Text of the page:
European expansion, African plantation slavery, and the development of the Atlantic world began in the Atlantic Islands off the coast of northwest Africa: the Canary Islands, Madeira, the Azores, Cape Verde, and São Tomé. In the fourteenth century, West African watercraft was specialized for coastal, riverine, and interior travel along the Gambia, Senegal, and Niger rivers, which connected with overland routes across the Sahara. With exceptions, West Africans did not pursue seafaring in the open Atlantic nor did they settle several of the islands along the Atlantic coast. The navigational difficulties presented by the eastern Atlantic’s Canary Current prevented Mediterranean and Arabic sailors from successfully navigating the Atlantic coast of Africa as well. Grain trade connecting Europe’s large inland seas, the Mediterranean, Baltic and North seas, stimulated innovation in Iberian shipbuilding as well as accidental voyages of discovery. Ultimately, the prospect of a sea route to West Africa’s goldfields prompted a collaboration of Iberian, Italian, French, and English people, vessels, and capital in the pursuit of short-range maritime exploration along the West African coast.
The rediscovery of the Canary Islands by Malocello in 1312 signaled the start of European exploitation of the Atlantic Islands as sources of profit and expansion. The Canaries were filled with natural products for commodification: timber, honey, hides, and dyestuffs. The Canaries were inhabited, and the Portuguese and Spanish raided the islands for cattle and people whom they sold as slaves in Mediterranean markets. Iberian endeavors to build trading factories and slave-raiding forts in the Canary Islands made them the first site of European trading and raiding in the Atlantic. In 1402 Castile sponsored the first permanent colonization of the Canaries with Norman colonists. In the following century the Canary Islands produced sugar, wine, and sheep and cattle products. Because the Canary Islands were a source of profit for Europeans, much attention was devoted to their navigation, shipping south of the Straights of Gibraltar increased, and raiding and commercial activity expanded further south.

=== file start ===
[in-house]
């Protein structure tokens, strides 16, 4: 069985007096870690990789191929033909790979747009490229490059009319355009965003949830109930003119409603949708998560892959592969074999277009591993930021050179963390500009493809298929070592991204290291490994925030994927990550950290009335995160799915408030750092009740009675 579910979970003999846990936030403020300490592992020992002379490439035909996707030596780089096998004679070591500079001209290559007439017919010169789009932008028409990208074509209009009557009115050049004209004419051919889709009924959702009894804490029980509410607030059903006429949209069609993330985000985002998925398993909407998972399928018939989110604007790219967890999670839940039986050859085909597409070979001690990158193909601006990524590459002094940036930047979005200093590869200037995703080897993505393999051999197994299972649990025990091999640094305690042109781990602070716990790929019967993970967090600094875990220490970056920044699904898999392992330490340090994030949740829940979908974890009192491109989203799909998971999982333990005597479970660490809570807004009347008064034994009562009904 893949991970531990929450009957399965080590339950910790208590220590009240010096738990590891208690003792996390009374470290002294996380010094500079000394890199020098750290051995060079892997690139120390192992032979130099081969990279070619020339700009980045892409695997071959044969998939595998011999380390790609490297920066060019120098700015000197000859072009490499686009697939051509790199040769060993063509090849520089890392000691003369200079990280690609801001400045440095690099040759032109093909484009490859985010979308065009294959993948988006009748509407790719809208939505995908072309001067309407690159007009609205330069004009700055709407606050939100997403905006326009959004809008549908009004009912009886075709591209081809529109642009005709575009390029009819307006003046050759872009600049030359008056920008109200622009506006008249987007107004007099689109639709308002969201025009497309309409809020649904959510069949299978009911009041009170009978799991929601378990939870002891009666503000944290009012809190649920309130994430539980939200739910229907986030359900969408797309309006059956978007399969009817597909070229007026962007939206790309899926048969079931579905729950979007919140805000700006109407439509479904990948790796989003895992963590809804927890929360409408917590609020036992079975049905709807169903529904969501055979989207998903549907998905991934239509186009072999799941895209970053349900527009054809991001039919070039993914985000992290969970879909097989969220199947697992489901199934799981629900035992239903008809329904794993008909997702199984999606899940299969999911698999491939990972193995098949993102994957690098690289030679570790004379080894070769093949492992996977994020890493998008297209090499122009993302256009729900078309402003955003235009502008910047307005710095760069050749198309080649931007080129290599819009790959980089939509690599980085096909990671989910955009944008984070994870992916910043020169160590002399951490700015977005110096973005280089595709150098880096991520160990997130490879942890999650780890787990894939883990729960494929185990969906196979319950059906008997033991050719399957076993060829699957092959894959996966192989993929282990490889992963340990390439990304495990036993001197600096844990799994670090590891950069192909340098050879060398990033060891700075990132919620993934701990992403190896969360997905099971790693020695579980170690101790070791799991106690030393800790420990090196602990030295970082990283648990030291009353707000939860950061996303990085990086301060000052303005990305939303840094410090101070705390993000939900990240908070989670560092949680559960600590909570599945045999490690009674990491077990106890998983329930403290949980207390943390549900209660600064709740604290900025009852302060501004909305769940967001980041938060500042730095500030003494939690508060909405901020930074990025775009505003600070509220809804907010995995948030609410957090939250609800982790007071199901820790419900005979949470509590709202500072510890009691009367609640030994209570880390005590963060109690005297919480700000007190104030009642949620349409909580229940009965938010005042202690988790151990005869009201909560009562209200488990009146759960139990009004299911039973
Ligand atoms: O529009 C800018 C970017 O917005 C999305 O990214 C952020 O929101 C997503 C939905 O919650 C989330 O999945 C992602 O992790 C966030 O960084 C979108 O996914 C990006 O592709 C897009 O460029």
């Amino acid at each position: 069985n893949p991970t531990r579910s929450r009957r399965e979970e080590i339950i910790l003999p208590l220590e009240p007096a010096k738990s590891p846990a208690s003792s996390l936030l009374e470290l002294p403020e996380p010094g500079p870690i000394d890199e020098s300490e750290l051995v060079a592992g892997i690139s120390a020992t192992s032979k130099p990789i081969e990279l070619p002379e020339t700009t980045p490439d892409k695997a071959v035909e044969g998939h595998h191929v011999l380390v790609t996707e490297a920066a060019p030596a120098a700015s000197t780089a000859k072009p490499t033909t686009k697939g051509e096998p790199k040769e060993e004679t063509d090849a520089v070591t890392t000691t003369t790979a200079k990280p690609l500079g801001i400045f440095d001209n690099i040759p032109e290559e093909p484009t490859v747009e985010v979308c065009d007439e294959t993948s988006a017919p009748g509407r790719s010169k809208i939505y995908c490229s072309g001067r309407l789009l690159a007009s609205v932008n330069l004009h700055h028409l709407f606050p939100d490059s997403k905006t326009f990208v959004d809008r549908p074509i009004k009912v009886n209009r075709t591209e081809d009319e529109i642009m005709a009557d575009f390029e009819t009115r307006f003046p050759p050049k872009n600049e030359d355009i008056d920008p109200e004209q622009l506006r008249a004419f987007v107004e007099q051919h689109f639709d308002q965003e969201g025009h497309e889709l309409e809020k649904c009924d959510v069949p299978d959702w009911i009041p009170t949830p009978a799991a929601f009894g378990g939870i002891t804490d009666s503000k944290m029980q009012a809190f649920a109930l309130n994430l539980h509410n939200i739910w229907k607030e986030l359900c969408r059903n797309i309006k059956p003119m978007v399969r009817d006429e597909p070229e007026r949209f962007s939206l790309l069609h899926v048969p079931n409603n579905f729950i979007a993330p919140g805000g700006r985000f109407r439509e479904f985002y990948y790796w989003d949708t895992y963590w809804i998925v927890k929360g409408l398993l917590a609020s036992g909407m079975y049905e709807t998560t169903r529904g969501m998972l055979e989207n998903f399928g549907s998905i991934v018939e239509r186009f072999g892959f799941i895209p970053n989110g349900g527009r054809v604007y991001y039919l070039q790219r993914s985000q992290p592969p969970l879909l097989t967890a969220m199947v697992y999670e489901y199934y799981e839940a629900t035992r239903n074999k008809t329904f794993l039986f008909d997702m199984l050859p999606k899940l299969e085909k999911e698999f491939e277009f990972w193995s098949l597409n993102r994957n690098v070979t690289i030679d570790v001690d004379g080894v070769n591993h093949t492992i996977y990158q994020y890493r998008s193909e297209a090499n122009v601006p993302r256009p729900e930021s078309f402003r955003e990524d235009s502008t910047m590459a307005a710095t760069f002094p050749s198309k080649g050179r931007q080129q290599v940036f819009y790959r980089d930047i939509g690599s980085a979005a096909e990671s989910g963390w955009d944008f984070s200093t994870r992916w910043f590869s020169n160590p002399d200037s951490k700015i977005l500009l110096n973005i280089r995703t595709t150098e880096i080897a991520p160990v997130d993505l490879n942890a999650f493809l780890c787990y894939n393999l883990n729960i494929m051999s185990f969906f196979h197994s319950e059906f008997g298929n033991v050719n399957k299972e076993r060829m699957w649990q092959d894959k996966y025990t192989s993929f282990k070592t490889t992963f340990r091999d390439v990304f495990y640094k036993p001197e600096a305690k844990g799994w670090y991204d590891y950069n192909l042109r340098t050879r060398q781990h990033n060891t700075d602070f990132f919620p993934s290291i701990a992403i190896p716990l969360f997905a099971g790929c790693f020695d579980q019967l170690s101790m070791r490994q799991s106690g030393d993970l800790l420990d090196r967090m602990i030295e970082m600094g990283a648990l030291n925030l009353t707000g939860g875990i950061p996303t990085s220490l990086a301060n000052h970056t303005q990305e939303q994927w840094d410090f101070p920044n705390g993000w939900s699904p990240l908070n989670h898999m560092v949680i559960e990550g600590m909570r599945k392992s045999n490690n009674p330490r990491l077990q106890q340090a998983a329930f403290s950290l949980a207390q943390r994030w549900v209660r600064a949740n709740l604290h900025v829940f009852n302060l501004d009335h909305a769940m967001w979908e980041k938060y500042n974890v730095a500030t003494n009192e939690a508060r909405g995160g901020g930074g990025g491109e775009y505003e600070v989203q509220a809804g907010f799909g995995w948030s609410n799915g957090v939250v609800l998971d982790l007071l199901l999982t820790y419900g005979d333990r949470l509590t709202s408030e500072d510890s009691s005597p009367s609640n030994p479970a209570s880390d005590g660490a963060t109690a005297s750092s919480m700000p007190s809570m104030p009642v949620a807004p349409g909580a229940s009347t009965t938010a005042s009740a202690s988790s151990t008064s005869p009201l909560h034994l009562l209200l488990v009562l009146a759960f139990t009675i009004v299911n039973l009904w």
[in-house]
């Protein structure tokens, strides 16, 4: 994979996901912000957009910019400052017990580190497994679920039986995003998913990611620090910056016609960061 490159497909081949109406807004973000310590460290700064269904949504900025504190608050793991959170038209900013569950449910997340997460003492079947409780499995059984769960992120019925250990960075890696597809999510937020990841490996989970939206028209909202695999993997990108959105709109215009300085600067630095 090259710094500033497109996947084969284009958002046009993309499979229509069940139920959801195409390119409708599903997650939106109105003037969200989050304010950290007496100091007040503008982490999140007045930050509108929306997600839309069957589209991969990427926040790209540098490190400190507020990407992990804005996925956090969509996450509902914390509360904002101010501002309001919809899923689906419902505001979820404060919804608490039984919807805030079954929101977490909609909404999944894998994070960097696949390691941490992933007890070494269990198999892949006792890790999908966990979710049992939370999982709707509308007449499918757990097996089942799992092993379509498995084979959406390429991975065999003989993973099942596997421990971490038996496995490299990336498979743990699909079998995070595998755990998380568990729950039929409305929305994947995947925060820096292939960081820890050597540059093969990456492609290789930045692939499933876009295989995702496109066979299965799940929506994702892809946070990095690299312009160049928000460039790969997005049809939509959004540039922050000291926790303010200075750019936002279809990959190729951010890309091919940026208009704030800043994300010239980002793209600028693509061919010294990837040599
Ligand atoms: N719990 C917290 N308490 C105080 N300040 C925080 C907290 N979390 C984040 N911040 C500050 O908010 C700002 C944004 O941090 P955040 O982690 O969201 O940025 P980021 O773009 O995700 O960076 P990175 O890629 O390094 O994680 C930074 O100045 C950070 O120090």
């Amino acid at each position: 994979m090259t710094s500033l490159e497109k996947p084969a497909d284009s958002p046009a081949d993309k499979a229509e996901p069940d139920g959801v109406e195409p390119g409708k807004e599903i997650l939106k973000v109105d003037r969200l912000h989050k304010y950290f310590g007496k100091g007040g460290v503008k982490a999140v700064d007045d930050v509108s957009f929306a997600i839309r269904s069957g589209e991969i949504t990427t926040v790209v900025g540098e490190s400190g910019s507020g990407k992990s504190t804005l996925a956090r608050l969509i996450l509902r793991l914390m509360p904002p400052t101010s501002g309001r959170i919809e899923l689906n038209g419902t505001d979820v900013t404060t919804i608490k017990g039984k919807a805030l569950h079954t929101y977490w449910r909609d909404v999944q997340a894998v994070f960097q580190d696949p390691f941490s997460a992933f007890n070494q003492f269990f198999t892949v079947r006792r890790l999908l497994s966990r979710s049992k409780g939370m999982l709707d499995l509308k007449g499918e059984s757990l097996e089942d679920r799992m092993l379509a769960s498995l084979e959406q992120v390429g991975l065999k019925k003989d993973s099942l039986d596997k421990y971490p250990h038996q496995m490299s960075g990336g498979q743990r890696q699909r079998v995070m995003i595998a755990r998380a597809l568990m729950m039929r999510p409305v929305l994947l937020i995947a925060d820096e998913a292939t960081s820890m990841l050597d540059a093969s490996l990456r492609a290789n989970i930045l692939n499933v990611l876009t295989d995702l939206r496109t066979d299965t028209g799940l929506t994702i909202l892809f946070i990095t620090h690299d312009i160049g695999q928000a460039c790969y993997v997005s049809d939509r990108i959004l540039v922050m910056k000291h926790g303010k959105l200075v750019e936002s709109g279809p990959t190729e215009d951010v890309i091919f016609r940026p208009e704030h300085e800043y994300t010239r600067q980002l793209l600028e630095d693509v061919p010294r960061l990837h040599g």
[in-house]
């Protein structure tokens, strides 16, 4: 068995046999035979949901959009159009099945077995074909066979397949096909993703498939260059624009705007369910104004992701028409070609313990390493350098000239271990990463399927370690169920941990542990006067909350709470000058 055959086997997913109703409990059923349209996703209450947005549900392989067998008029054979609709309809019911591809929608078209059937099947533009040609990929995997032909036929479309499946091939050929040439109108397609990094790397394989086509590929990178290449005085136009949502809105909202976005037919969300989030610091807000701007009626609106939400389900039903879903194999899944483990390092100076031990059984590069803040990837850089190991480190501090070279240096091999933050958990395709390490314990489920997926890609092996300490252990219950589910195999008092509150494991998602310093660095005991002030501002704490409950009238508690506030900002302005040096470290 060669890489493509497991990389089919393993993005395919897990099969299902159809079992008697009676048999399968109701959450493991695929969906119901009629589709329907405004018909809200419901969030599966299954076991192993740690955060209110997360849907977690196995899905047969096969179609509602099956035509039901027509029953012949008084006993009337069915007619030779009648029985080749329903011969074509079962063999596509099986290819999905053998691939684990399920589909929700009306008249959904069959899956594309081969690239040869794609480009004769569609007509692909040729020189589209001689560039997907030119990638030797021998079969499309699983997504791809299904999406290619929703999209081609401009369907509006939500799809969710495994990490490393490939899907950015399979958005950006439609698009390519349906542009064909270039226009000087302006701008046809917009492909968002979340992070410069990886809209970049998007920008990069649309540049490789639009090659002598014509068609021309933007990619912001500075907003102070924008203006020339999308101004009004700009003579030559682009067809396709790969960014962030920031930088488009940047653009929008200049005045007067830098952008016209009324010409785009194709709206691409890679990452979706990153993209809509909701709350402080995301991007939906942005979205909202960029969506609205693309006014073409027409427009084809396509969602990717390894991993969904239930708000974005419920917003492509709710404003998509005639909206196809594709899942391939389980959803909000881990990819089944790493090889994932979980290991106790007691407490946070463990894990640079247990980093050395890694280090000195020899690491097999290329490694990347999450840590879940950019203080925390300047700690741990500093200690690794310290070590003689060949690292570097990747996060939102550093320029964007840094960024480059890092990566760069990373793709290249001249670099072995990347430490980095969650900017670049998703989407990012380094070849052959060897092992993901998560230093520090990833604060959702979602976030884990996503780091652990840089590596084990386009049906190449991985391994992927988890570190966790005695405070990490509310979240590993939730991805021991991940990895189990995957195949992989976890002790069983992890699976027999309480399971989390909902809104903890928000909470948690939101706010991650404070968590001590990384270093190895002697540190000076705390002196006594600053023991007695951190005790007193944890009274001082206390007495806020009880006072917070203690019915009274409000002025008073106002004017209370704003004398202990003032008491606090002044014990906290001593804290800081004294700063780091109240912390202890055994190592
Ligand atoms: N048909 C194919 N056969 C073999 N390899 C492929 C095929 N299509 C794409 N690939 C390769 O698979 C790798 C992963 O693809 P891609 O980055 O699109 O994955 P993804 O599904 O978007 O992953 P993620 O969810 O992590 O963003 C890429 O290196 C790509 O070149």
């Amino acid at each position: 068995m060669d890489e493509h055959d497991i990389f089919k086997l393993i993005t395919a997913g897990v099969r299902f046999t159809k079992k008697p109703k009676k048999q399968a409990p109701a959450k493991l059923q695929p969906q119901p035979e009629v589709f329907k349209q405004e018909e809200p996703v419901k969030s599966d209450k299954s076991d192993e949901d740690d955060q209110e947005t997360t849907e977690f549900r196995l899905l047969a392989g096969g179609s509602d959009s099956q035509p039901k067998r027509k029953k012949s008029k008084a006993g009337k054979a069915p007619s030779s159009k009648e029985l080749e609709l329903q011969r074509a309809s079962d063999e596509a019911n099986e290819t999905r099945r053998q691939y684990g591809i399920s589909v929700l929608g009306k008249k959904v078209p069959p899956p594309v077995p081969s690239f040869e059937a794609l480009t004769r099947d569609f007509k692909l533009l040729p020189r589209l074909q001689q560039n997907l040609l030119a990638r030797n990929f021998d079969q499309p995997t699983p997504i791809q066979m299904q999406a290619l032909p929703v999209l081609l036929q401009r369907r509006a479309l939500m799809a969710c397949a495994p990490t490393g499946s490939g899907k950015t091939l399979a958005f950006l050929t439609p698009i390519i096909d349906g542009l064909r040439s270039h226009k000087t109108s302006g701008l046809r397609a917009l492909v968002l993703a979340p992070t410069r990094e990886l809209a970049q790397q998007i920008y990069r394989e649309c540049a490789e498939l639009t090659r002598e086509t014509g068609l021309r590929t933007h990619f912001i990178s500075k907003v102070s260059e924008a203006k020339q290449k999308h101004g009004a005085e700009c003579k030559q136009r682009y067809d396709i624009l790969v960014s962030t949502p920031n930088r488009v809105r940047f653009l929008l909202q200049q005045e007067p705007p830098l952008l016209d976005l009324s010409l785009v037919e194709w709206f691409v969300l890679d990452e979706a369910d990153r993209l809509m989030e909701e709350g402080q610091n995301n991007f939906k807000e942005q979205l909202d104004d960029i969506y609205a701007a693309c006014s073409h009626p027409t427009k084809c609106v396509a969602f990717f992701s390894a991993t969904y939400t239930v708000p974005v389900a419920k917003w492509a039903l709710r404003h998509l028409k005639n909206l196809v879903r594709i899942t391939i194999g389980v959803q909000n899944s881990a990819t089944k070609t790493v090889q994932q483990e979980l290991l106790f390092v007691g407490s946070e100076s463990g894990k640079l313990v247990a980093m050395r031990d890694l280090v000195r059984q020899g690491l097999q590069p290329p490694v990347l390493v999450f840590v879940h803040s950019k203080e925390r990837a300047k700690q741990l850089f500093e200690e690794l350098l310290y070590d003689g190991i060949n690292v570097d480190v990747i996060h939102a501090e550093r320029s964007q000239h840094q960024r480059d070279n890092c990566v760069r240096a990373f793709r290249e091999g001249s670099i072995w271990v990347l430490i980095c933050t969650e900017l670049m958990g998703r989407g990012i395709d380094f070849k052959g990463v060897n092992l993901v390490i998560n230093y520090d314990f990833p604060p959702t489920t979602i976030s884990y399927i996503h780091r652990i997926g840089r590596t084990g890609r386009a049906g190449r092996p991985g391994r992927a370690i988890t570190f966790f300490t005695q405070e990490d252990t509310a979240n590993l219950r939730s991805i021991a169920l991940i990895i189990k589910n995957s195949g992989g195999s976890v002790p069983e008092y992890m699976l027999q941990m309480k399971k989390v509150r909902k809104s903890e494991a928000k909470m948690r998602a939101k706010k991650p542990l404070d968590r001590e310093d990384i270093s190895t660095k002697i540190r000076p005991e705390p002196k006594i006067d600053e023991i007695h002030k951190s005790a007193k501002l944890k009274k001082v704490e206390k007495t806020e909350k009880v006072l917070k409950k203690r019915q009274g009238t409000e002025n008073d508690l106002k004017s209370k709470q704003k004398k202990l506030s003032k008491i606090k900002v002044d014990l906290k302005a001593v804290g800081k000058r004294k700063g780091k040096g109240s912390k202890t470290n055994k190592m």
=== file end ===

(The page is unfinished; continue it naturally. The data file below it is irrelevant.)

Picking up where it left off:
The Canaries served as a crucial base for the development of additional European raiding and trading operations along the African coast as well as for the colonization of uninhabited Atlantic Islands to the west. In the fifteenth century, Portuguese colonized the uninhabited islands of Madeira, the Azores, Cape Verde, and São Tomé and exported their wild products: honey, wax, and wood. Madeira and the Canaries soon began to export large quantities of wheat, cultivated by Canarians pressed into service as well as dependent laborers from Europe, to consumers in Portugal, North Africa, and West Africa. Madeira also produced and profitably exported wine; however, the cultivation of sugar, particularly in Madeira and, later, São Tomé, had the largest economic impact for the Atlantic Islands, and, ultimately, the Atlantic world. Preceding production in the New World, Portuguese and Northern Italians developed a sugar plantation complex in the Atlantic Islands where a non-reproducing slave labor force produced massive quantities of sugar for export.
The cultivation of sugar cane had originated in Southwest Asia during the ancient period and gradually spread westward to Persia. In the twelfth and thirteenth centuries, Arabs brought sugar cultivation to the Mediterranean where the first plantation system emerged. Mediterranean shippers imported bond laborers from southern Russia (Slavs from whom the word slave derives), the eastern Mediterranean, and North Africa to produce sugar for a European market. By the fourteenth century, Cyprus produced large quantities of sugar with the labor of Syrian and Arab slaves and the plantation system, based on coerced labor, large land units, and long-range commerce moved still west, to Sicily. Sicilian sugar plantation served as a model for the Portuguese and Spanish colonies in the Atlantic Islands where climate and soil were favorable and nearby African sources provided coerced workers. In 1420 Portugal’s Prince Henry sent to Sicily for cane plantings and sugar technicians. The desire for cane field labor fundamentally altered the nature of Portuguese slavery from domestic servitude to plantation labor. In the fifteenth and sixteenth centuries almost all of the Atlantic Islands experienced sugar booms. By the 1460s, Madeira was the largest producer of sugar in the Western world.
The Atlantic Islands provided a model and a launching ground for New World sugar cultivation based on African slavery and the plantation system; their successful exploitation prompted European explorers to seek additional islands further west in the Atlantic Ocean. The prospect of finding new Atlantic islands and the aspiration of reaching India inspired Christopher Columbus’ voyage of 1492. Trained in the Madeira sugar trade as a young man, Columbus brought his experience to the New World on his second voyage of 1493 when he introduced sugar cane plantings to the Caribbean. In the following century, the immense profits of sugar plantation in the Americas prompted the expansion of the Atlantic slave trade. The Atlantic Islands not only established the pattern of European colonization and plantation for the New World but also served as crucial way stations for Atlantic slavers.
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